Olds, Sharon 1942–

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Olds, Sharon 1942–

PERSONAL: Born November 19, 1942, in San Francisco, CA. Education: Stanford University, B.A. (with distinction), 1964; Columbia University, Ph.D., 1972.

ADDRESSES: Home—50 Riverside Drive, New York, NY, 10025-6146. OfficeNew York University, 19 University Pl., Rm. 200, New York, NY, 10003.

CAREER: Poet. Lecturer-in-residence on poetry at Theodor Herzl Institute, 1976–80; visiting teacher of poetry at Manhattan Theater Club, 1982, Nathan Mayhew Seminars of Martha's Vineyard, 1982, Poetry Center, Young Men's Christian Association of New York City, 1982, Poetry Society of America, 1983, New York University, 1983 and 1985, Sarah Lawrence College, 1984, Goldwater Hospital, Roosevelt Island, NY, 1985–90, Columbia University, 1985–86, and State University of New York College—Purchase, 1986; holder of Fanny Hurst Chair, Brandeis University, 1986–87; New York University, New York, NY, associate professor of English, 1992–, acting director of graduate program in creative writing. Founding director, New York University workshop program at Goldwater Hospital, New York.

MEMBER: Poetry Society of America, PEN, Authors Guild.

AWARDS, HONORS: Grants from Creative Artists Public Service, 1978, Guggenheim fellowship, 1981–82, and National Endowment for the Arts fellowship, 1982–83; Madeline Sadin Award, New York Quarterly, 1978; younger poets award from Poetry Miscellany, 1979; San Francisco Poetry Center Award, 1981, for Satan Says; Lamont Poetry Selection of the Academy of American Poets, 1984, and National Book Critics Circle Award, 1985, both for The Dead and the Living; T.S. Eliot Prize short list for The Father, 1994; Walt Whitman Citation of Merit, New York State Writers Institute, 1998; named New York State Poet, 1998–2000; nominee for National Book Award in poetry category, 2002, for The Unswept Room; Academy Fellowship, Academy of American Poets, 2002, for "distinguished poetic achievement at mid-career"; Judge, Griffin Poetry Prize, 2003; Barnes & Noble Writers for Writers Awards, 2004.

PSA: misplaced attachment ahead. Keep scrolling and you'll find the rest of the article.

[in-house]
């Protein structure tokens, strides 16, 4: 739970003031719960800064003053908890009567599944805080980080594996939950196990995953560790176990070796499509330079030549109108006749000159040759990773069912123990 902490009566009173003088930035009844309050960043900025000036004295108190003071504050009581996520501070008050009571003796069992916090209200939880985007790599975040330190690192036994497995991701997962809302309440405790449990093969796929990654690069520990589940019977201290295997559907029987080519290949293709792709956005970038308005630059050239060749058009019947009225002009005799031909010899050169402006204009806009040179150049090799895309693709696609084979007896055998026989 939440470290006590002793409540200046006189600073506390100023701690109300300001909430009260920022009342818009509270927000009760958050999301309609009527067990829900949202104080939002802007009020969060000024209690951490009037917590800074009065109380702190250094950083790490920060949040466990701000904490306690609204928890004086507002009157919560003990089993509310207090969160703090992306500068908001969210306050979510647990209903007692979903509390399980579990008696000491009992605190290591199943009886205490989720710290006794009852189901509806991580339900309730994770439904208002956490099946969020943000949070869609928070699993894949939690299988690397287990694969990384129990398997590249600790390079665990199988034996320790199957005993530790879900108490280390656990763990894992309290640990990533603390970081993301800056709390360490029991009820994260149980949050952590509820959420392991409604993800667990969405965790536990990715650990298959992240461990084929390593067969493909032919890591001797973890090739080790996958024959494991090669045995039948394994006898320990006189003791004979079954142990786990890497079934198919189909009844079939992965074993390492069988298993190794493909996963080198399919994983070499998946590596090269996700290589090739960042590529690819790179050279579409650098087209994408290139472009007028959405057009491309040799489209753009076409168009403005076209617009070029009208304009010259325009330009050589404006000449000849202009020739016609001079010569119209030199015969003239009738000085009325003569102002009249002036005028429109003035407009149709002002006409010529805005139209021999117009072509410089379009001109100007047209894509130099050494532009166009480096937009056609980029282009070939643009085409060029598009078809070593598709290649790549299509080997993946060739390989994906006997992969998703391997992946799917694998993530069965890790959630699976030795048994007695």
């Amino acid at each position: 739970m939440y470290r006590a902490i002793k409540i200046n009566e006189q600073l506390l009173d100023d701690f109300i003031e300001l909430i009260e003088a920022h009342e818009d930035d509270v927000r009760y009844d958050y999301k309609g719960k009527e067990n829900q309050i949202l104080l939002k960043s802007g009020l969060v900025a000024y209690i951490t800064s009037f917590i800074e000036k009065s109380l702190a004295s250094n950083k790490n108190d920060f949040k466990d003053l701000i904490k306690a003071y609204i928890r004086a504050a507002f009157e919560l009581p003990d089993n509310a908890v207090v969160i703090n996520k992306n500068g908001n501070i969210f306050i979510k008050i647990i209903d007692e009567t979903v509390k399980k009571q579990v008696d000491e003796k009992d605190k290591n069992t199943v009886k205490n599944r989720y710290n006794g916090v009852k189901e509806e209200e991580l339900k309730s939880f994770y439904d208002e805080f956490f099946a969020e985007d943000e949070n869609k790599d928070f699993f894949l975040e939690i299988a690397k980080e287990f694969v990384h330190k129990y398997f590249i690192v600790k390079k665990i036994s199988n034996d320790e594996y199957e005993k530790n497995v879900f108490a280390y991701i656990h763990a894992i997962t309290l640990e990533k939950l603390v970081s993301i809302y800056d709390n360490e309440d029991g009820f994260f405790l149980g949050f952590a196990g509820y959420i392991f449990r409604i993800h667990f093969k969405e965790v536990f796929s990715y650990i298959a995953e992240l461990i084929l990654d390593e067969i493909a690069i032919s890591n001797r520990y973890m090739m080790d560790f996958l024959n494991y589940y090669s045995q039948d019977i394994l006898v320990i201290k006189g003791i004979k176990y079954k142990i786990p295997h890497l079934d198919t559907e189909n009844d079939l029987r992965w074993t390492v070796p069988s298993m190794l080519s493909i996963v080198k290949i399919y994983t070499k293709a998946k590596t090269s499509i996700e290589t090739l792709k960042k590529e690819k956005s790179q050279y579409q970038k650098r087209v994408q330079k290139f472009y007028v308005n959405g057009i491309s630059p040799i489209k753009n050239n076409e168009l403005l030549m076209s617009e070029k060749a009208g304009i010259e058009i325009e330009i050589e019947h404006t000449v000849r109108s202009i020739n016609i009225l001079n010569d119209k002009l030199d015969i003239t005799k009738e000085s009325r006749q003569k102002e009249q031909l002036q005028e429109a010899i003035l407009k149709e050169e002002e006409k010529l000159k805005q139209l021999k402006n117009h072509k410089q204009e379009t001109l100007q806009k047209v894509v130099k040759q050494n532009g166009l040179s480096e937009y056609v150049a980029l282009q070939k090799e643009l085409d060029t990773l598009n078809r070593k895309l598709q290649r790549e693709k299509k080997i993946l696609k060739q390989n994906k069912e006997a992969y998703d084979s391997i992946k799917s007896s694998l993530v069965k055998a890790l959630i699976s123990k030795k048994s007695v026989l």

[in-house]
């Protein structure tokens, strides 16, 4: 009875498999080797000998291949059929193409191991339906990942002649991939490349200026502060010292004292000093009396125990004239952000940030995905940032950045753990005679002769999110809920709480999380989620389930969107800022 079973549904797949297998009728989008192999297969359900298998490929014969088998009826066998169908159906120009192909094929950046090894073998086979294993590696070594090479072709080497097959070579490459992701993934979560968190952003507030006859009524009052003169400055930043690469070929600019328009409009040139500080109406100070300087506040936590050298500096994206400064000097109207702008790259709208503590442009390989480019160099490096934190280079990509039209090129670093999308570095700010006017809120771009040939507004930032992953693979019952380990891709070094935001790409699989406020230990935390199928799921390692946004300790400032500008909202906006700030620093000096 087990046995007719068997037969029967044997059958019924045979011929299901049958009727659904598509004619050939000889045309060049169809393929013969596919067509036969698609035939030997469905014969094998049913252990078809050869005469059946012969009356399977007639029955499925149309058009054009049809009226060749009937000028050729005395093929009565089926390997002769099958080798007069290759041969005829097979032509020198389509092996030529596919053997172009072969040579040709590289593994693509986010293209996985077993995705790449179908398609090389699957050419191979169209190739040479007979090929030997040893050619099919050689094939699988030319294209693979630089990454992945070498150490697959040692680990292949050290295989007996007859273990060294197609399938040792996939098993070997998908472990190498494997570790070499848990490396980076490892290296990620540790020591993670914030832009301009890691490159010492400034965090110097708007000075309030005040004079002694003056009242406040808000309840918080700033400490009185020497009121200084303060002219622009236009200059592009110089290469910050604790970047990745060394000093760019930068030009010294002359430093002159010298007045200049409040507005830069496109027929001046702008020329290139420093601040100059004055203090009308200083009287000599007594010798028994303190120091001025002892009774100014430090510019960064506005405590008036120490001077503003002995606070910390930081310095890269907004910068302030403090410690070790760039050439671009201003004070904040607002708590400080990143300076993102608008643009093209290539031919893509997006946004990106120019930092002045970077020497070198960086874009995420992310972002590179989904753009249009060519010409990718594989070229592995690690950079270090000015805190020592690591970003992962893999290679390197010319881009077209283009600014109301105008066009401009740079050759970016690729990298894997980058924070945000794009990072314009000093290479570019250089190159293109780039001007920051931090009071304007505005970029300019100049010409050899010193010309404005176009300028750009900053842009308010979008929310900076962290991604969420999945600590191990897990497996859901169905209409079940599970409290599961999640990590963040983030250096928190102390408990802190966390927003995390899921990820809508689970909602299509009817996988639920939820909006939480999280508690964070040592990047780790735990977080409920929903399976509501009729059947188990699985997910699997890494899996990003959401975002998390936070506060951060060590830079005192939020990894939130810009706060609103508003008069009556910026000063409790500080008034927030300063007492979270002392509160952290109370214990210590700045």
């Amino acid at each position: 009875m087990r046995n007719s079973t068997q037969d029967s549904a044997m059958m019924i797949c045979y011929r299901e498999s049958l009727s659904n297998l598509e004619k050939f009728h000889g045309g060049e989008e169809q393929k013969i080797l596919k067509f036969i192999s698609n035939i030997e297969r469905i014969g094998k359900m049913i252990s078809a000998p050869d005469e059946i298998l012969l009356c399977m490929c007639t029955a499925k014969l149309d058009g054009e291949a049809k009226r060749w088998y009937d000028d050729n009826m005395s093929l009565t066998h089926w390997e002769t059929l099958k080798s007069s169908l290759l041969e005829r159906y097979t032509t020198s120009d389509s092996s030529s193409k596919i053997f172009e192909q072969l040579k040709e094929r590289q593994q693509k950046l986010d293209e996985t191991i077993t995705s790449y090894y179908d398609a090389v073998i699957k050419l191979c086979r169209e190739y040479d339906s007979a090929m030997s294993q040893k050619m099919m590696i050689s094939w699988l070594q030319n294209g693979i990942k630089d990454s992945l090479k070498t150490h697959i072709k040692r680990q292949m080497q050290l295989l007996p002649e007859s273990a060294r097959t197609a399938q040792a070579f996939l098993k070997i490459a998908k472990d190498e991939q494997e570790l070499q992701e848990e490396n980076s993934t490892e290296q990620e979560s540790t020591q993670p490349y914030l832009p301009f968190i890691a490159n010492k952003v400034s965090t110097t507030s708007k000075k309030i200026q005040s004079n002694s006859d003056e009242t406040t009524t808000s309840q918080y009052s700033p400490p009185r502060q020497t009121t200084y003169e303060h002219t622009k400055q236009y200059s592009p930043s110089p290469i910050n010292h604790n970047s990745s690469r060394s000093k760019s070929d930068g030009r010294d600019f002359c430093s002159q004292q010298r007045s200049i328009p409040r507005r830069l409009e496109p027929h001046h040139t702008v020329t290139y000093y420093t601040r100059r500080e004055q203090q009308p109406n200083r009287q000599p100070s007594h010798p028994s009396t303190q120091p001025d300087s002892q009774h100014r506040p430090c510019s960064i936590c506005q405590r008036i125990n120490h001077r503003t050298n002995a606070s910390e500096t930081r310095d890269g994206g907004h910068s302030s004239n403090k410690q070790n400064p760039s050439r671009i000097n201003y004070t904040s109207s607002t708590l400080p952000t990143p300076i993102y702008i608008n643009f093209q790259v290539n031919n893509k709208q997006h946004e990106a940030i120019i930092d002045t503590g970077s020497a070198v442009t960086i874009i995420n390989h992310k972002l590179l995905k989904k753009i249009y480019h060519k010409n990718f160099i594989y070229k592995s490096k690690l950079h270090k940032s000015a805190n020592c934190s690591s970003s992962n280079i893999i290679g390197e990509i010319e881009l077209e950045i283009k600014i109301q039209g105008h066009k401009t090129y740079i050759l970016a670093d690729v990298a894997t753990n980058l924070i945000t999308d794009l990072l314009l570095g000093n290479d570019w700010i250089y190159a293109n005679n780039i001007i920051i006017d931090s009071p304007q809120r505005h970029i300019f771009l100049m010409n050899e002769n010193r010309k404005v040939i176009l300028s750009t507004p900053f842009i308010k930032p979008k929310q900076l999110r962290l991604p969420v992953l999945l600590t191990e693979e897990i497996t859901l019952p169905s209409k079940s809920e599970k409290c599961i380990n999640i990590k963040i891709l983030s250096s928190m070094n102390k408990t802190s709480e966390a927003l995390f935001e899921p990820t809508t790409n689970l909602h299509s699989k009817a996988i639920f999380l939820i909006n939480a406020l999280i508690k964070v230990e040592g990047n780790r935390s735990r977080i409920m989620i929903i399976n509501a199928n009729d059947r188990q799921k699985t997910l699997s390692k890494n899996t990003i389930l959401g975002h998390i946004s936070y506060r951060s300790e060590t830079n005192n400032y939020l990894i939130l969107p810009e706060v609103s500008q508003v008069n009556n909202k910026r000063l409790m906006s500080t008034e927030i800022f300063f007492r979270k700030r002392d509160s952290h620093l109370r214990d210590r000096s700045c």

Satan Says, University of Pittsburgh Press (Pittsburgh, PA), 1980.

The Dead and the Living, Knopf (New York, NY), 1984.

The Gold Cell, Knopf (New York, NY), 1987.

The Matter of This World, Slow Dancer Press, 1987.

The Sign of Saturn, Secker & Warburg, 1991.

The Father, Knopf (New York, NY), 1992.

The Wellspring: Poems, Knopf (New York, NY), 1996.

Blood, Tin, Straw, Knopf (New York, NY), 1999.

The Unswept Room, Knopf (New York, NY), 2002.

Strike Sparks: Selected Poems, 1980–2002, Knopf (New York, NY), 2004.


(Author of foreword) Tory Dent, What Silence Equals, Persea Books (New York, NY) 1993.

(Author of preface) Muriel Rukeyser, The Orgy: An Irish Journey of Passion and Transformation, Paris Press (Ashfield, MA) 1997.